Other software tweaks that could be less useful include a lockscreen app that serves nearby restaurant suggestions from Yelp. HTC’s also updated its Zoe social networking app, which will soon be available on iOS.

It’s interesting to look at the differences between Samsung’s approach with its Galaxy S6 and what HTC has done with the One M9. Whereas Samsung went back to the drawing board — curved screens, fewer apps, its own processor — HTC decided to simply iterate its already well-reviewed device and work on its software chops.

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Qualcomm confirms a Microsoft Lumia flagship phone is on the way

Qualcomm is feeling the heat regarding its latest flagship mobile chip, the Snapdragon 810. The chip reportedly has thermal issues, and Samsung is apparently dropping it for its own processors, which led to a bad week for Qualcomm’s stock price. The company put out a press release on Monday saying the chip remains in many manufacturers’ plans, and includes a confirmation that the Snapdragon 810 will be used in a Microsoft Lumia device, which would make it the flagship device that Windows Phone users have been clamoring for for nearly a year.

The press release includes a quote from Juha Kokkonen, whose LinkedIn profile says he’s the vice president in charge of high-end phones at Microsoft Devices. It reads:

We look forward to continuing this relationship to deliver best in class Lumia smartphones, powered by Qualcomm’s Snapdragon 810 processors, and offer an unprecedented combination of processing power, rich multimedia, high-performance graphics and wireless connectivity for our customers.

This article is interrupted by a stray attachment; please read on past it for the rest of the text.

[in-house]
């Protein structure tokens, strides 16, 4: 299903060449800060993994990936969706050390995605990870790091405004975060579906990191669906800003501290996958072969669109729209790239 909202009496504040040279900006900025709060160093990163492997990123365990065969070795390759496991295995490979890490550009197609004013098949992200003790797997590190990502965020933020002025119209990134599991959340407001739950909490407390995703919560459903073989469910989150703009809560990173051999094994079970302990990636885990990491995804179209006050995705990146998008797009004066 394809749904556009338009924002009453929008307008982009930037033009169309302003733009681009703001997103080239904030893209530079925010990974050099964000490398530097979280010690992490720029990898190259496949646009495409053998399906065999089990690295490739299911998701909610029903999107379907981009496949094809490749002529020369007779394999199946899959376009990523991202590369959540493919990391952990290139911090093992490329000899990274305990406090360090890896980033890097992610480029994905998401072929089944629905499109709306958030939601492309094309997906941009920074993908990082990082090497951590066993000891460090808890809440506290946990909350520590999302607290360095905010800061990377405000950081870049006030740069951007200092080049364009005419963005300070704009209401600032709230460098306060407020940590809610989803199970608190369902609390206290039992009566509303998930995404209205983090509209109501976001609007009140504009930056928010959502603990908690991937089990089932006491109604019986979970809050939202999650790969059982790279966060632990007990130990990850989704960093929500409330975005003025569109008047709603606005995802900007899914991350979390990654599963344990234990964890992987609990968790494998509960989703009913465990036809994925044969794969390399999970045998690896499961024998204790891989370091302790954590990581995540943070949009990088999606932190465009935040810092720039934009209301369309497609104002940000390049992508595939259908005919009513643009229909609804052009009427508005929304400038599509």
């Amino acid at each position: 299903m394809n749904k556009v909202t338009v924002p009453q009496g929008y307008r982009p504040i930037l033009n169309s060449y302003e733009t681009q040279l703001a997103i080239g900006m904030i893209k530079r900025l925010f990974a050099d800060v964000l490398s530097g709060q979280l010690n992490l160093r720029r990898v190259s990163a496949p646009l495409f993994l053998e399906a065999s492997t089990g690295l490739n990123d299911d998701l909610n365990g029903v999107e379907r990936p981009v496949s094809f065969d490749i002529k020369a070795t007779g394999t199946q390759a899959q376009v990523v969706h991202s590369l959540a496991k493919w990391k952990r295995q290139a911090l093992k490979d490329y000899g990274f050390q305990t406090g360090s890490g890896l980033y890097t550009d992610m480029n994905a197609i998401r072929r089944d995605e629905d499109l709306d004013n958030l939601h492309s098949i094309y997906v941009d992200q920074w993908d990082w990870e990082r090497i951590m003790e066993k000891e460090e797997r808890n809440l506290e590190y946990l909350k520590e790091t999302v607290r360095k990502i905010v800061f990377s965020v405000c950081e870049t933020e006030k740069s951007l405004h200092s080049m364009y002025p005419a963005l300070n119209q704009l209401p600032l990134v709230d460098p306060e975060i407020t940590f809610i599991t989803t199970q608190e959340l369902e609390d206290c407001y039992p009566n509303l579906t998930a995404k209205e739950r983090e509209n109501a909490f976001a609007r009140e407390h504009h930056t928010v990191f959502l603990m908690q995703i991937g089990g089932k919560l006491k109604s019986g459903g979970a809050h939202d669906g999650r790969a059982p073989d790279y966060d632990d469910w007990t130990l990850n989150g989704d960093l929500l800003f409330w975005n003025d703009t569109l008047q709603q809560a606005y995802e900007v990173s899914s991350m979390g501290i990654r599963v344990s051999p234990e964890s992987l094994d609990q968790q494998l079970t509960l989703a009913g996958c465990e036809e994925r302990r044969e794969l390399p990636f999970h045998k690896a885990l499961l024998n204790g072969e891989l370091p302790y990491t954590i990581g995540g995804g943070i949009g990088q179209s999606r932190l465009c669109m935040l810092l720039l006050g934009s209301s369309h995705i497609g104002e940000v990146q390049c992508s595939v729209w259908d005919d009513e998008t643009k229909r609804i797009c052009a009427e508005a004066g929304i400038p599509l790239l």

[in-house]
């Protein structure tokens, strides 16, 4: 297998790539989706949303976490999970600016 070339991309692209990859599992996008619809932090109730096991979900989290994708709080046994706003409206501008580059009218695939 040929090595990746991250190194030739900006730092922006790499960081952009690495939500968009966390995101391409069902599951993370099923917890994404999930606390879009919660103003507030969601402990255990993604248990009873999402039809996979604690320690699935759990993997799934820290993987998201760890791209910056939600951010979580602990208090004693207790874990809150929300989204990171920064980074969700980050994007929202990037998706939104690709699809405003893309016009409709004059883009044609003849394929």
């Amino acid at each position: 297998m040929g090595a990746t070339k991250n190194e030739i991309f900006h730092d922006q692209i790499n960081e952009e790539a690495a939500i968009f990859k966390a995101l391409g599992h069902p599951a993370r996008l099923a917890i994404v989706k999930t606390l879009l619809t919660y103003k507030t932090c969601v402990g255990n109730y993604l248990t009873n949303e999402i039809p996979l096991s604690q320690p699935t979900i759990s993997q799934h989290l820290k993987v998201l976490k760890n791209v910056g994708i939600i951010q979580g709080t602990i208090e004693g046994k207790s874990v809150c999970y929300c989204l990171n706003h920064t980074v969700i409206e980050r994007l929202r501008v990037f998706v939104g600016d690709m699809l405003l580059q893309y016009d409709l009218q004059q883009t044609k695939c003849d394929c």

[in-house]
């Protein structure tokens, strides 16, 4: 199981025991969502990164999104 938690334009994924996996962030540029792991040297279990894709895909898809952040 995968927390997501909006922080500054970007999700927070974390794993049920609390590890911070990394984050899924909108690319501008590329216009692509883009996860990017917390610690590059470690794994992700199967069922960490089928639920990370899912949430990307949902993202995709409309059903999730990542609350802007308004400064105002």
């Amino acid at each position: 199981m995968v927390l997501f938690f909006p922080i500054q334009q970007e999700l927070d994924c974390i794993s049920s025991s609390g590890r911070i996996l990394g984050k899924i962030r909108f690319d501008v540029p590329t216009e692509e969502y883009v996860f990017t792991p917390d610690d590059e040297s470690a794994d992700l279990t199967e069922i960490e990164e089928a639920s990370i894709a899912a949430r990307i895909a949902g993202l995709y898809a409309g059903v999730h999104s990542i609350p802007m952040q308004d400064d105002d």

The rest of the press release goes into the Snapdragon 810’s features on top of improved processing performance, including the new Adreno 430 GPU, high-definition audio support, and the ability to smoothly record 4K video.

At Microsoft’s consumer-focused Windows 10 summit in January, executives repeatedly mentioned that a “flagship” Windows Phone is on its way — after all, they’re the exact people who are dying for a fast and powerful Windows Phone as opposed to the less expensive Lumia devices for developing markets that Microsoft mainly released last year.

Since Windows Phones only run on Qualcomm processors, it’s not a huge surprise that the new flagship will be using Qualcomm’s most advanced chip. There’s still no time frame for the new flagship Lumia except that the device will come out around when Windows 10 is officially launched in late 2015. Still, if you’re holding onto a Lumia 1520 or a Lumia 930, it does look as if you’ll be able to upgrade to something faster and newer this year.